Montana is expansive and off the beaten path, and rewards any skier willing to slow down and take the road less traveled
WORDS • KARIN KIRK | PHOTOS • RYAN TURNER
For some, skiing is a collective sport, made all the richer by a community that shares the stoke. But others may covet a quieter experience that harkens back to skiing’s simpler origins. Just give me an off-the-beaten-path stash of fresh snow and some interesting terrain, and no matter what else might be going on in the world, life is suddenly perfect.
For those who seek to explore the soul of skiing, Montana is your place. It’s got the snow and topography that every skier craves, but it’s all spread out over an expansive area. Montana is the size of all the Northeastern states put together, but only if you count Massachusetts twice. With ski areas ranging from first-class to down-home, Montana’s big terrain and welcoming communities offer plenty of room for us all.
Big Sky Resort
There’s one moment on the drive to Big Sky Resort where everyone stops talking, no matter how juicy the conversation. Turning uphill off Highway 191 reveals the first glimpse of Lone Peak, an aptly named pyramid of rock jutting above the landscape. Welcome to one of the most dramatic ski areas in the lower 48.
The allure of the peak is undeniable, as evidenced by the tractor-beam-like pull the Lone Peak Tram has on skiers at Big Sky. Lone Peak’s exposure, views and sheer size make it worth the time investment, even if for just one lap on the tram. “Just don’t cut the line,” jests Dave Gomez Johnson, Montana local and owner of CASA Tours, “or you’re really gonna get heckled.”
Fortunately, the vast majority of the mountain is lightly traveled. Head to the Challenger lift, and enjoy techy bowls, steep trees and quad-searing moguls. Hiking above Headwaters is a committing choice, with “steep, technical, couloir lines,” said Johnson, “but you have to be comfortable with exposure.”
Big Sky is vast and conditions vary, so ask around for suggestions, and ease into terrain rather than following locals and hoping for the best. When your legs have had enough, Big Sky’s two villages provide plenty of off-mountain options, but first, linger on the plaza at the base of Swift Current, ogle at that gorgeous peak and toast the day.
Bridger Bowl Ski Area
Bridger Bowl feels like the kind of place a skier would invent on a bar-napkin sketch. Start with world-class, technical terrain, then add reliable snow, plenty of elbow room and the most skilled, cheerful crew of locals you’re likely to find anywhere. If you desire high-speed lifts and slopeside shopping, look elsewhere, but if you crave heart-pumping adventure and a flavor of ski mountaineering, Bridger is for you.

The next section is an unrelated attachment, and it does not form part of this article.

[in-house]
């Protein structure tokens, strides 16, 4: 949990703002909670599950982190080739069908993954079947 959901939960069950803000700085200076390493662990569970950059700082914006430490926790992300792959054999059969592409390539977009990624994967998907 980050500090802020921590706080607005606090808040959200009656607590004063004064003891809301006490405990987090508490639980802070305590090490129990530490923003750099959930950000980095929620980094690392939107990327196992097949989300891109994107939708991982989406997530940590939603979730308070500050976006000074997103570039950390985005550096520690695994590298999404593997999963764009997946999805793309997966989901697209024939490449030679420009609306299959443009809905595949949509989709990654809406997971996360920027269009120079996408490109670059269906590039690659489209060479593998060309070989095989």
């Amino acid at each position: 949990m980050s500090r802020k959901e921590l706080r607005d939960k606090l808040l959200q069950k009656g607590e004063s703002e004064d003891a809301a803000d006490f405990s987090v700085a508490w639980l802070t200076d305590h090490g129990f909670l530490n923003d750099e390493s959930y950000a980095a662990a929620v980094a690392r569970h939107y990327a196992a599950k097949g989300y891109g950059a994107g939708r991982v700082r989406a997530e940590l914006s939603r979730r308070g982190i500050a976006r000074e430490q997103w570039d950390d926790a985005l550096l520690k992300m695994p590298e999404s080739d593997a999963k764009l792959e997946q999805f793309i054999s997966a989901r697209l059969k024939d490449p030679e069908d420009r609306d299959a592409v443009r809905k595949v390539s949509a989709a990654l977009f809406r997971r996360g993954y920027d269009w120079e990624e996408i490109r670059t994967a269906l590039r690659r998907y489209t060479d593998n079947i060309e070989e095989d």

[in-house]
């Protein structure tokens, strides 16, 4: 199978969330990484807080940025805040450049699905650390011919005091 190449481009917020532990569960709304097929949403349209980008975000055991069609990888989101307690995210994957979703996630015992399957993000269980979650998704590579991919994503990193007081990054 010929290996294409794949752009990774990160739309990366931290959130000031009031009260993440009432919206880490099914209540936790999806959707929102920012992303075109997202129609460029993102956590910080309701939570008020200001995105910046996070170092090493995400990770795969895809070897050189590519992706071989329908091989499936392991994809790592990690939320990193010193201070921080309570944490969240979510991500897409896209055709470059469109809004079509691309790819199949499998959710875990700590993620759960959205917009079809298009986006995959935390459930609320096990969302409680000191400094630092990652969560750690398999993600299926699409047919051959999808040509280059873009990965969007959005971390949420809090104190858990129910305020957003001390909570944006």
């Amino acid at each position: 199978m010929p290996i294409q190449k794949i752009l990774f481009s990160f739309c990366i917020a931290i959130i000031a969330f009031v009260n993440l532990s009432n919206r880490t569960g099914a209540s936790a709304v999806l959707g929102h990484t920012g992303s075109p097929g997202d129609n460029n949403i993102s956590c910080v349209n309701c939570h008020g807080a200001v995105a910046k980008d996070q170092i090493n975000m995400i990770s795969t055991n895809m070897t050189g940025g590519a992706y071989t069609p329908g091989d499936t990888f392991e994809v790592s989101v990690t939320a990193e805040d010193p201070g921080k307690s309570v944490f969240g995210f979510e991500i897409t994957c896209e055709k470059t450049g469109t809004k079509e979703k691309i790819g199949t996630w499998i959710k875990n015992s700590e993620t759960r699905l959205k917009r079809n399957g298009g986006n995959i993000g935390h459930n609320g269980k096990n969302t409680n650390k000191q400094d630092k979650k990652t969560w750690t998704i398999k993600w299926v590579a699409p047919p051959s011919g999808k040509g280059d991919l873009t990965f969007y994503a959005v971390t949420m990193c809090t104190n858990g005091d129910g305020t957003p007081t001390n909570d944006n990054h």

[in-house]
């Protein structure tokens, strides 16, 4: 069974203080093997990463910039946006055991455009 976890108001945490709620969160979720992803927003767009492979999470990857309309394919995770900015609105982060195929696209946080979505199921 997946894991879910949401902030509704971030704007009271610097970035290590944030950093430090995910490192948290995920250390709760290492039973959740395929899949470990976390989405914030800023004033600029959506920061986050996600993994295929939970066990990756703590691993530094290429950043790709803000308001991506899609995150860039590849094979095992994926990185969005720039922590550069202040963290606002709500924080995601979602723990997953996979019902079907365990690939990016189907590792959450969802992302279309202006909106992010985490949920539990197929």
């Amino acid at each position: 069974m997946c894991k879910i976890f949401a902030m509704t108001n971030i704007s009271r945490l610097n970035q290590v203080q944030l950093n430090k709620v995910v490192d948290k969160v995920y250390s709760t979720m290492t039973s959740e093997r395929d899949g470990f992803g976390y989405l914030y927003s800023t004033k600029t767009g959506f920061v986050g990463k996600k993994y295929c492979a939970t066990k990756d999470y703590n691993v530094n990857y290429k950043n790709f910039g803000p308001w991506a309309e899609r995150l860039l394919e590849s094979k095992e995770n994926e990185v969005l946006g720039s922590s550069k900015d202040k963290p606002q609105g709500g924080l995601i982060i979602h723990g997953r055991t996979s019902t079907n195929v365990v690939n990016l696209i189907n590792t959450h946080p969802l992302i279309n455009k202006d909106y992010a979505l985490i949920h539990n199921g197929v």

The rowdiest terrain on the mountain is off the Schlasman’s lift and the hikeable areas above the Bridger and Pierre’s Knob lifts. Collectively, this is “Ridge terrain,” and an avalanche transceiver is required for accessing any of it. None of the runs in these zones are marked and require careful route-finding to ensure you maximize the fun and minimize the risk. Explore carefully, and ideally go with someone who knows the territory. Andy Copeland has been a guide on Bridger’s Ridge since the days of analog beacons– he’s seen it all and has apt advice for anyone visiting for the first time: “Go with someone who prioritizes your experience above their own,” he advises. Cope- land suggests starting off with the Fingers hike above the Pierre’s Knob lift, where “at every point, you have options, most of which are visible to you.” Another possibility is to hire a guide for a half-day and get ushered directly to the goods. Either way, skiing at Bridger will hone your skills in ways that most ski areas won’t.
As skiers flock to Montana’s larger resorts, Montana Snowbowl remains lesser-known and fiercely loved by a tight-knit, genuinely friendly community. While protective of their slice of heaven and reluctant to praise the mountain on the record, Missoulians will welcome skiers eager to make the effort to explore Snowbowl with open arms. A local named Jim recalls his first powder day at Snowbowl: “I was like, my God, this place is legit.” The main attraction is the West Bowl, dropping 2,500 feet through open areas, light trees and natural features. The terrain rewards creativity. “It’s playful and fun,” he added.
Part of the appeal of Montana skiing is that it recalls skiing’s golden age, when all a ski area needed was a slow lift, parking lot and base lodge. The skiing took care of the rest. “Snowbowl was built in the ‘60s and still moves at that pace,” said Jim. Even on busier days, the varied landscape disperses skiers into nooks, crannies and natural gullies, encouraging a sense of solitude and exploration. While the ski experience is diverse, the meal choice is singular—you simply must indulge in Snowbowl’s legendary wood-fired pizza, baked with timber cleared from the ski runs.